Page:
Base metals still dependent upon China’s demand

Whilst we may not be witnessing the high of the Golden Decade, one thing is crystal clear: China is still the key driver of base metal commodity demand, and mining companies in this space should continue to look to China as a potential customer.

Go to the profile of Andrew Thake
Apr 03, 2019
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One of my pet hates is speakers at conferences who think they can talk knowledgably about China. Yet, when you listen to their presentations, it is obvious that their experience of China is limited.

It was therefore refreshing to listen to Dr Greg Guocheng Pan’s presentation at Mines and Money Asia. Dr Pan, a native Chinese,  is CEO of The Hanking Group, a large Chinese diversified base metals producer, and is therefore better qualified than most to talk about Chinese commodity demand and its implications.

Dr Pan’s central thesis was whilst things may look bad, they are not as bad as they first appear.

Dr Pan pointed out that although we’ve come off the highs of the Golden Decade (2007 to 2016), China is still a critical driver of commodity demand.  Sure, China’s GDP is down, but so is India and the US. And a projected GDP growth of 6% for next year is a GDP growth figure that Western economies can only dream of.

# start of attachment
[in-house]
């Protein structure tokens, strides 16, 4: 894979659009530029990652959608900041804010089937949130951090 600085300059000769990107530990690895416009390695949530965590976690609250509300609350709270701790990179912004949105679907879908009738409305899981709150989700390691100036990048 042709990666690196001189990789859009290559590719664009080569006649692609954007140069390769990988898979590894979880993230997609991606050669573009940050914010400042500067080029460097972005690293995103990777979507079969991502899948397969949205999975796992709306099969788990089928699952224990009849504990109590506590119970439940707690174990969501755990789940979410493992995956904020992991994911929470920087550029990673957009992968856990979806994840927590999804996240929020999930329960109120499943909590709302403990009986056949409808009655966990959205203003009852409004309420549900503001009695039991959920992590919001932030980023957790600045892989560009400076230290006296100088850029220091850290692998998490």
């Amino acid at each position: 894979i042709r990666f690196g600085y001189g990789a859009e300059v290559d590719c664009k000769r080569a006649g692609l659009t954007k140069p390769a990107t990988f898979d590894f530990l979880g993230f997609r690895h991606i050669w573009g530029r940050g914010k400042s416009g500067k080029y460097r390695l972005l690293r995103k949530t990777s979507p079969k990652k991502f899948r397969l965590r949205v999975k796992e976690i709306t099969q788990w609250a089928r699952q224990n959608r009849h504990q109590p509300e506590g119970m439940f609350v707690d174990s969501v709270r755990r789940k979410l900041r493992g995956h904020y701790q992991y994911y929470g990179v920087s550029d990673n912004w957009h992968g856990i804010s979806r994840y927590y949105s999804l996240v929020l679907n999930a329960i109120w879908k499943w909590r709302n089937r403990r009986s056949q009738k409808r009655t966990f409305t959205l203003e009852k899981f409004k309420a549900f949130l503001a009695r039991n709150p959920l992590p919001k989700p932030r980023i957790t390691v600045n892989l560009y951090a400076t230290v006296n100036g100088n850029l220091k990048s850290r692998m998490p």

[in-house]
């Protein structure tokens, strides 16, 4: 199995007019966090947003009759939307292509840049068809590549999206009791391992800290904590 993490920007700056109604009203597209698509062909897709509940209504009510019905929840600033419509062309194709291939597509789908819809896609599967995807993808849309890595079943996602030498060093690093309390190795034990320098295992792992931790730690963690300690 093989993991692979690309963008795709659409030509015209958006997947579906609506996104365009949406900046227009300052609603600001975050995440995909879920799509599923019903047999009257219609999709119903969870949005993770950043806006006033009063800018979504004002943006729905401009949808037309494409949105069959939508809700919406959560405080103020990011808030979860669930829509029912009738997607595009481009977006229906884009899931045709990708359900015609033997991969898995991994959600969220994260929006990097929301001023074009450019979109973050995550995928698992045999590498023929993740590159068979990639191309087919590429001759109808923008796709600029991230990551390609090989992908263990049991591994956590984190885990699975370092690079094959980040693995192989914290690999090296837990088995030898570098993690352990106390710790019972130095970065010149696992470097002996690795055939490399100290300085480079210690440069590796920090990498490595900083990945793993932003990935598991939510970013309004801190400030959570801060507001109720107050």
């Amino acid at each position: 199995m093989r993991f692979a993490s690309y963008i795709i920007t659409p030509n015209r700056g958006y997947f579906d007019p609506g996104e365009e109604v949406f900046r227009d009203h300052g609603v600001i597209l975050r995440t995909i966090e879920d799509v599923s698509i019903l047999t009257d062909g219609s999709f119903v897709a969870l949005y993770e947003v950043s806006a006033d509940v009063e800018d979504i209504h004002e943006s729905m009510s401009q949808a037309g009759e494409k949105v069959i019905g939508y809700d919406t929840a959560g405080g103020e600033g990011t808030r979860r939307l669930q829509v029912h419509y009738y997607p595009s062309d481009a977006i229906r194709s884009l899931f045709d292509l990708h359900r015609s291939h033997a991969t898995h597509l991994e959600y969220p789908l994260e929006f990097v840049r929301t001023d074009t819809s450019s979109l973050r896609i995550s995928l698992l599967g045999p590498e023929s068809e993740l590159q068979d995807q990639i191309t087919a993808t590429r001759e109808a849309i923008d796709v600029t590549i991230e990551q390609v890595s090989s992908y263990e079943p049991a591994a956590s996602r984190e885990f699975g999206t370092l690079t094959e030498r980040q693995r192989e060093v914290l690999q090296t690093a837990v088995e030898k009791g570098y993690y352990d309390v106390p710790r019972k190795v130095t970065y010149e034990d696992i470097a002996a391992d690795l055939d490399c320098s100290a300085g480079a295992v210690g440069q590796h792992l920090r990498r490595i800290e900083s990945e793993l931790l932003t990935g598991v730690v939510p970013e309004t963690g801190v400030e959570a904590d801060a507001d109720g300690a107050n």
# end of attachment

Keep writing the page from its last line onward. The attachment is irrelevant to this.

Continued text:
The biggest challenge facing China from a mining perspective is its trade war with US. EPU (Economic Political Uncertainty) is at its highest since 2012,  with many predicting that this will only get worse.

On the upside, China’s centrally planned economy means that it is has a 5-year plan. This includes a commitment to build 3000 kilometres of new urban railway lines and 152,000 kilometres of roads in rural areas.  Copper imports to China remain strong, 10% higher than 1 year ago.

China’s appetite to commodities was music to the ears of the three exploration plays that followed.

Peter Bird of AsiaMet pointed out that copper consumption has grown at 2% per annum since 1950s. This combined with a lack of capital investment in copper means that around 2027 current planned supply drops away, great news for miners and investors who are playing the long game when it comes to base metals.

Richard Taylor, CEO, Terramin, a zinc and precious metals producer noted that zinc is up by 60% from its lows of 2015, buoyed by the shortage of nickel supply for battery grade products. China is committed to electric vehicles and building gigafactories, which can only be good news for Terramin.

Matodzi Nesongozwi, CEO, Manngwe Mining, South Africa’s 3rd largest iron ore producer explained how they were building closer ties with the Chinese.

Whilst we may not be witnessing the high of the Golden Decade, one thing is crystal clear: China is still the key driver of base metal commodity demand, and mining companies in this space should continue to look to China as a potential customer.

Go to the profile of Andrew Thake

Andrew Thake

Head of Content, Mines and Money

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